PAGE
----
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The Elastic Provision of Liquidity by Private Agents

  • Saunders, Drew

I study a model of entrepreneurial investment in which investment projects are heterogeneous with respect to their exposure to an aggregate liquidity shock. A firm that is affected by the shock will mitigate its exposure by purchasing claims issued by a firm that is not. Liabilities of the unaffected firm may earn a liquidity premium due to their fungibility; and, because they are backed by productive investment, their supply is elastic to the demand. The segmentation implies that an aggregate liquidity shock has different consequences across sectors. The unaffected firm plays a role like that of a bank by supplying liquidity to other firms; this mechanism recalls the “real bills” doctrine of classical monetary theory.

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Paper provided by Purdue University, Department of Economics in its series Purdue University Economics Working Papers with number 1195.

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Length: 40 pages
Date of creation: Aug 2006
Date of revision:
Handle: RePEc:pur:prukra:1195
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Web page: http://www.krannert.purdue.edu/programs/phd

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  1. Champ, B. & Smith, B.D., 1991. "Currency Elasticity and Banking Panics: theory and Evidence," University of Western Ontario, The Centre for the Study of International Economic Relations Working Papers 9109, University of Western Ontario, The Centre for the Study of International Economic Relations.
  2. Bengt Holmström, 2001. "LAPM: A Liquidity-Based Asset Pricing Model," Journal of Finance, American Finance Association, vol. 56(5), pages 1837-1867, October.
  3. Mathias Dewatripont & Jean Tirole, 1994. "The prudential regulation of banks," ULB Institutional Repository 2013/9539, ULB -- Universite Libre de Bruxelles.
  4. Friedman, Benjamin M. & Kuttner, Kenneth N., 1993. "Another look at the evidence on money-income causality," Journal of Econometrics, Elsevier, vol. 57(1-3), pages 189-203.
  5. Gorton, Gary & Pennacchi, George, 1990. " Financial Intermediaries and Liquidity Creation," Journal of Finance, American Finance Association, vol. 45(1), pages 49-71, March.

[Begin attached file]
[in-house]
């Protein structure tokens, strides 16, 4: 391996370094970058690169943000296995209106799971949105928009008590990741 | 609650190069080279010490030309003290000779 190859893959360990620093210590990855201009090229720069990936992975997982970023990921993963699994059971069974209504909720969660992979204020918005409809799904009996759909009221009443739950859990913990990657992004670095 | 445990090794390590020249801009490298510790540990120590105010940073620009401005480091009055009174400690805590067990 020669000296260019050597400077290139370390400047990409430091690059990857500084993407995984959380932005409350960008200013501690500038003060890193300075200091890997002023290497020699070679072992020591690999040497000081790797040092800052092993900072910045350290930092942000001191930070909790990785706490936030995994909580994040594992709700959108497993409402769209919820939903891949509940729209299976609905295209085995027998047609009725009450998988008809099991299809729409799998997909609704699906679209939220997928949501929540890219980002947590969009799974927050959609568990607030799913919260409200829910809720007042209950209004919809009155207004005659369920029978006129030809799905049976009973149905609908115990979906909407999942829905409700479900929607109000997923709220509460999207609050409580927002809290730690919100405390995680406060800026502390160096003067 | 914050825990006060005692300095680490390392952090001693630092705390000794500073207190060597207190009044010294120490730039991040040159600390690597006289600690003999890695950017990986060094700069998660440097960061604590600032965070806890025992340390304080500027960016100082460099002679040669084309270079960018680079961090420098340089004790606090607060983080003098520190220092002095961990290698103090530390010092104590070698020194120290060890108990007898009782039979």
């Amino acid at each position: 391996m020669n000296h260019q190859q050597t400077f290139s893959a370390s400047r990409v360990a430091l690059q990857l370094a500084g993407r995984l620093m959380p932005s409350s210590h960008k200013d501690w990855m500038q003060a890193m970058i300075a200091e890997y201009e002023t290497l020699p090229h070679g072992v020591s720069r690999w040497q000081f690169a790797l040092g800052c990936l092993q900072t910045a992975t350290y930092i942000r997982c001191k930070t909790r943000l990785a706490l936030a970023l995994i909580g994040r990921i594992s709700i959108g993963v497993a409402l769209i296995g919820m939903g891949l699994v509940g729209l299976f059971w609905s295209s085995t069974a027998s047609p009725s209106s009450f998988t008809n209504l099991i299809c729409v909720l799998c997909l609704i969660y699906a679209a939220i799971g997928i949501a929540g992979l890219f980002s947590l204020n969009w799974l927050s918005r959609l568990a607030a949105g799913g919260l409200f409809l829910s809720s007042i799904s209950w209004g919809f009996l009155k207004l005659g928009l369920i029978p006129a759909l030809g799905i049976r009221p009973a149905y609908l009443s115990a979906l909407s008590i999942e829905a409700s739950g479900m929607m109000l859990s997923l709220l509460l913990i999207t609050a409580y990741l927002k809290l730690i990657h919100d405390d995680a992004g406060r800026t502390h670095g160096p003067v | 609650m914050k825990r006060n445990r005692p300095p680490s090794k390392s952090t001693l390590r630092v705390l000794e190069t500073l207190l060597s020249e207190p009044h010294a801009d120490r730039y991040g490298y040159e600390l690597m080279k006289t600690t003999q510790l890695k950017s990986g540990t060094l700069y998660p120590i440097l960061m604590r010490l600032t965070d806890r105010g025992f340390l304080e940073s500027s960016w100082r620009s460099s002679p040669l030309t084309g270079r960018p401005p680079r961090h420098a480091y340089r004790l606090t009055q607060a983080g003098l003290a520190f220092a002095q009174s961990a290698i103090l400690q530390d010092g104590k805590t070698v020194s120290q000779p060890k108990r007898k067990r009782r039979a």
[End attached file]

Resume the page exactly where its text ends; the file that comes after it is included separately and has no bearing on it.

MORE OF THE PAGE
6. Bengt Holmstrom & Jean Tirole, 1998. "LAPM: A Liquidity-based Asset Pricing Model," NBER Working Papers 6673, National Bureau of Economic Research, Inc.
  7. Chen, Nan-Kuang, 2001. "Bank net worth, asset prices and economic activity," Journal of Monetary Economics, Elsevier, vol. 48(2), pages 415-436, October.
  8. Holmstrom, B & Tirole, J, 1996. "Private and Public Supply of Liquidity," Working papers 96-21, Massachusetts Institute of Technology (MIT), Department of Economics.
  9. Sargent, Thomas J & Wallace, Neil, 1982. "The Real-Bills Doctrine versus the Quantity Theory: A Reconsideration," Journal of Political Economy, University of Chicago Press, vol. 90(6), pages 1212-36, December.
  10. Santomero, Anthony M. & Seater, John J., 2000. "Is there an optimal size for the financial sector?," Journal of Banking & Finance, Elsevier, vol. 24(6), pages 945-965, June.
  11. Nobuhiro Kiyotaki & John Moore, 2004. "Liquidity and Asset Pricing," ESE Discussion Papers 116, Edinburgh School of Economics, University of Edinburgh.
  12. Holmström, Bengt & Tirole, Jean, 1994. "Financial Intermediation, Loanable Funds and the Real Sector," IDEI Working Papers 40, Institut d'Économie Industrielle (IDEI), Toulouse.
  13. Skander Van den Heuvel, 2006. "The Bank Capital Channel of Monetary Policy," 2006 Meeting Papers 512, Society for Economic Dynamics.
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